North East London town home to the most fast-growing companies, while the ‘incubation belt’ from Bradford to Northampton has a strong start-up rate but sales lag
Nottingham, UK, 27-10-2015 — /EuropaWire/ — Romford’s companies are leading the way in Britain, showing strong growth in both sales and business numbers.
The North East London town is ranked highest in the country when taking into account its superior percentage of fast-growing companies and significant net increase in the number of incorporated businesses. Three in 10 (30 per cent) Romford businesses are among Britain’s fastest-growing, while the number of companies registered there has increased by 10 per cent over one year. One in five Romford businesses were formed by entrepreneurs last year and its start-up rate of 22 per cent is the highest in Britain.
Six of the top 10 prospering areas are within the M25. Romford is followed by North London, Ilford and East London, which have all been driven by a substantial net gain in company numbers. But areas outside the capital are also thriving, with Motherwell, Luton, Warrington and Lincoln also featuring prominently on the list.
Other areas of Britain have experienced a rapid growth in company numbers, but are not considered prosperous due to a below average percentage of fast-growing businesses. Leeds’ business population growth of 12 per cent is the best in Britain, yet only 24 per cent of its companies are considered fast-growing, below the national average.
Leeds is one of the areas in an almost unbroken ‘incubation belt’ stretching from Northampton to Bradford, taking in cities such as Nottingham, Wolverhampton and Sheffield on the way. The statistics suggest these areas have succeeded in creating an area for businesses to form and survive, but they have yet to accelerate their sales growth.
Max Firth, Managing Director for Experian Business Information Services, UK&I, said:“There’s a lot to admire about cities and towns which have created an environment where start-ups can be created and businesses can survive. But with the economic downturn now behind us, places which we have highlighted as incubators will want to take the next step to increase prosperity.
“Start-ups will need support to become engines of growth in their local economies if prosperity is to be achieved. These businesses will maximise their chances of achieving rapid growth by checking customers are in a position to settle invoices promptly and by finding new clients at home and abroad.”
Conversely, Milton Keynes is an ‘established’ area where existing companies are performing well. A high proportion, 29 per cent, are considered fast-growing, yet the increase in the business population was below average.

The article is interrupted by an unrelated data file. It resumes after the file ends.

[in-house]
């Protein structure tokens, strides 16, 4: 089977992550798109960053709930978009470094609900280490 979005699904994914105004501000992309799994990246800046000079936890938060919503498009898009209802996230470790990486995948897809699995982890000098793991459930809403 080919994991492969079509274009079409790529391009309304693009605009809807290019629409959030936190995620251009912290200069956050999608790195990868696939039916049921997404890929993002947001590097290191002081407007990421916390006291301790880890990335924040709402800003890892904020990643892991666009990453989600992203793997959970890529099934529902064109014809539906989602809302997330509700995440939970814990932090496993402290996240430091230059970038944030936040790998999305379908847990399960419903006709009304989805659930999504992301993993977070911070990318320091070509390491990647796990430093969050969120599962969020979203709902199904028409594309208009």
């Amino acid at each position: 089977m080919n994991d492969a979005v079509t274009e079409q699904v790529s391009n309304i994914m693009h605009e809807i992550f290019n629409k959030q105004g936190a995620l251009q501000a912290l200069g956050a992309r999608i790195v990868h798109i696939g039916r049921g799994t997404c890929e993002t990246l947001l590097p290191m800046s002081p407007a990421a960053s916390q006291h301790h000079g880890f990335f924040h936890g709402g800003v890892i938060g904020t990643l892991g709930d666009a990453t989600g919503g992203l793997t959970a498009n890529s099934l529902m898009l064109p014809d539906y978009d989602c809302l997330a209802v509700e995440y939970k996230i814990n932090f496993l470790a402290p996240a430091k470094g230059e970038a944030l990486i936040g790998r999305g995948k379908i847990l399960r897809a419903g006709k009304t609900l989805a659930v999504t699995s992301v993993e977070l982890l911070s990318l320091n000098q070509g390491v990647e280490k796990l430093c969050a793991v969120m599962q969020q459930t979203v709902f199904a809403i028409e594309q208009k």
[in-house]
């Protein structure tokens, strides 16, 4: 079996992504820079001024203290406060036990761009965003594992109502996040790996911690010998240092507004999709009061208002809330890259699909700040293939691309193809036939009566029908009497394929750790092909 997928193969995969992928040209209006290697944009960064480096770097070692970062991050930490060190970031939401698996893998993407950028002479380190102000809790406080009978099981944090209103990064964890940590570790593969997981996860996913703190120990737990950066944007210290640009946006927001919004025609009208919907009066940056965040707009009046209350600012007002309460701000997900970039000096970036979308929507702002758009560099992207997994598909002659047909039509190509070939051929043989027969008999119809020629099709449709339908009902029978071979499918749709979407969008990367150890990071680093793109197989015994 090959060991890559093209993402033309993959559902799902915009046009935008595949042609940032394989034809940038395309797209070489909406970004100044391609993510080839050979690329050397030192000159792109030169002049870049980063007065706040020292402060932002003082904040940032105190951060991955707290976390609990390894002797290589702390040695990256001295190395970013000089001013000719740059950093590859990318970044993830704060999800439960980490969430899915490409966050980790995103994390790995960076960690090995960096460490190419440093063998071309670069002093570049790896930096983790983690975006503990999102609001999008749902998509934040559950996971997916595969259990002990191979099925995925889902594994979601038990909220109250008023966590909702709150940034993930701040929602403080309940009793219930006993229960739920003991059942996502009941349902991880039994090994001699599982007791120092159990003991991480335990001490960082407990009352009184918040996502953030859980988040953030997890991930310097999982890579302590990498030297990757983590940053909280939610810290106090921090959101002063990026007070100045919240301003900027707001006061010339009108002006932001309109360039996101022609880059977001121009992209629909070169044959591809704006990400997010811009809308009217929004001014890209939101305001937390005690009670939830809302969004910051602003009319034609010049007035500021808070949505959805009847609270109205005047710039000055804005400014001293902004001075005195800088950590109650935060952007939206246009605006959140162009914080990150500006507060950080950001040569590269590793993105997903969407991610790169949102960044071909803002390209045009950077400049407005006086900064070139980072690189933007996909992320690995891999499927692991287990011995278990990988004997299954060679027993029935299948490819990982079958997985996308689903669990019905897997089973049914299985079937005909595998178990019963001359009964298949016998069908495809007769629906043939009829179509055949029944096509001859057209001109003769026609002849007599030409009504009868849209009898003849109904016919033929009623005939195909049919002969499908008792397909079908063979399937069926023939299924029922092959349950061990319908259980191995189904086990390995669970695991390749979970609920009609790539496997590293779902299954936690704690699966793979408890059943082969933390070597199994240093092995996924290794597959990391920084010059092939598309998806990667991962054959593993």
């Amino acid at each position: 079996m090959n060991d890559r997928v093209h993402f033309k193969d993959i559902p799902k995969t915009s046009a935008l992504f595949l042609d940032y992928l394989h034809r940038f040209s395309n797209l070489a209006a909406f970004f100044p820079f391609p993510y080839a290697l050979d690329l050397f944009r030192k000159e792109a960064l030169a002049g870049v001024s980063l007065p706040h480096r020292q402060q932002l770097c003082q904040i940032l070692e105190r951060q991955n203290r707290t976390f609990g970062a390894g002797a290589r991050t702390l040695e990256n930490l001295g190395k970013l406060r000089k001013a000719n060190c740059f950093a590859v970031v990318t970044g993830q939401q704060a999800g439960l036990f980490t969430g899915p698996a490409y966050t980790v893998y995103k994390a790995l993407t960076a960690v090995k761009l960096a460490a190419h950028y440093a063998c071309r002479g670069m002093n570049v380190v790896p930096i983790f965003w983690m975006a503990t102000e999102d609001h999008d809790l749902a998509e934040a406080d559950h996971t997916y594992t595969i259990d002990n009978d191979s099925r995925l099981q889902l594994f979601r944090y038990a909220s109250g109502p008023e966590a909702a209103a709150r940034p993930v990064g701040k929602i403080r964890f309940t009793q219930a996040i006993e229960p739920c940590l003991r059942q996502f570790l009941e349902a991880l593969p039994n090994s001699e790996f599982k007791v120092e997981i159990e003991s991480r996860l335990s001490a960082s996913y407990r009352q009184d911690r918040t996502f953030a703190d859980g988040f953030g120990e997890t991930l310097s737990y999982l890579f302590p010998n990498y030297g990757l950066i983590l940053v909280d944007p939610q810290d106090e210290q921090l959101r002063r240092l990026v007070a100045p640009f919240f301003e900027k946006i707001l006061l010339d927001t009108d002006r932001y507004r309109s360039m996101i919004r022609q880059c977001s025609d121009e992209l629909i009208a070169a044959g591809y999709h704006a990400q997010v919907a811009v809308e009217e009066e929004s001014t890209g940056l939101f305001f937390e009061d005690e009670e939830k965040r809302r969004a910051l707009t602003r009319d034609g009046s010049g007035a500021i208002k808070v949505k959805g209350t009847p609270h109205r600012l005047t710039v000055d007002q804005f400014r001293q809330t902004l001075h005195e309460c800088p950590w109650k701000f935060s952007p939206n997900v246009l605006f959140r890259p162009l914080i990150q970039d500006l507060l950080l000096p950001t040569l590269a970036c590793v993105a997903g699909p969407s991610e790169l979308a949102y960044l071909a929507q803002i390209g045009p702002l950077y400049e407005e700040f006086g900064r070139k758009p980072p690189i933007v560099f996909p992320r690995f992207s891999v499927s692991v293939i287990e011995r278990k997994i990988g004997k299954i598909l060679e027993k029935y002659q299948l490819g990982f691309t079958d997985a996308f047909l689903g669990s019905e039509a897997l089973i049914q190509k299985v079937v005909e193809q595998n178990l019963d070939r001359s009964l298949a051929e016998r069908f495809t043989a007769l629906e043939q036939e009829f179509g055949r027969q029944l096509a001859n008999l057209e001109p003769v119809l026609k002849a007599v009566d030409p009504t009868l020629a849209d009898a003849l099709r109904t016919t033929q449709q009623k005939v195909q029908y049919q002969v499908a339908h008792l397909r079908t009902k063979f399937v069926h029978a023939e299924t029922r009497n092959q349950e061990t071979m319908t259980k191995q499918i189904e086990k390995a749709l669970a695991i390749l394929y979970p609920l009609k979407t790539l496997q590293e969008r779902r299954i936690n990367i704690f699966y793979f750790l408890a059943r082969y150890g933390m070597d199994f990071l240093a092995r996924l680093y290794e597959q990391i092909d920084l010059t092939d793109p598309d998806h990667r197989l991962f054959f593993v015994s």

Many of the postal areas with ‘established’ businesses are based in London and the South East of England. Harrow, South West London and Enfield in the capital are followed by Tonbridge and Redhill in the wider South East. Elsewhere, the business populations of Aberdeen, Bath and Swansea also fall into this category.
Table 1: Romford
|Number of companies||28,132|
|Company survival rate||88%|
|Net gain in # companies||10.4%|
Table 2: Prosperous areas
Areas which are home to both an above average increase in the number of companies, and an above average level of fast-growing businesses
|Rank||Post area||Net % gain in number of companies||% of companies above sales upper quartile||Indexed net % gain||Indexed % above sales quartile||Combined growth ranking|
|9||East Central London||7.1%||27.7%||1.15||1.10||1.27|
Table 3: Incubator areas
Areas where the number of companies has increased, but there is a below average number of fast-growing businesses
|Rank||Post area||% of companies above sales upper quartile||Net % gain in number of companies|
|2||Western Central London||23.7%||9.4%|
Table 4: Established areas
Above average percentage of companies above upper sales quartile, but below average net percentage gain in number of companies
|Rank||Post area||Net % gain in number of companies||% of companies above sales upper quartile|
|3||South West London||4.4%||28.2%|
Notes to Editors
Companies which are ranked above the upper quartile for sales growth between 2013 and 2014 are considered ‘fast-growing’.
Businesses ranked above the upper quartile are in the top 25 per cent when they are ranked by growth in sales from 2013 to 2014. Indexing expresses the value attributed to a postal area relative to the national average. So an indexed value of 1.5 for an area means its value is 1.5 times the average.
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SOURCE: Experian plc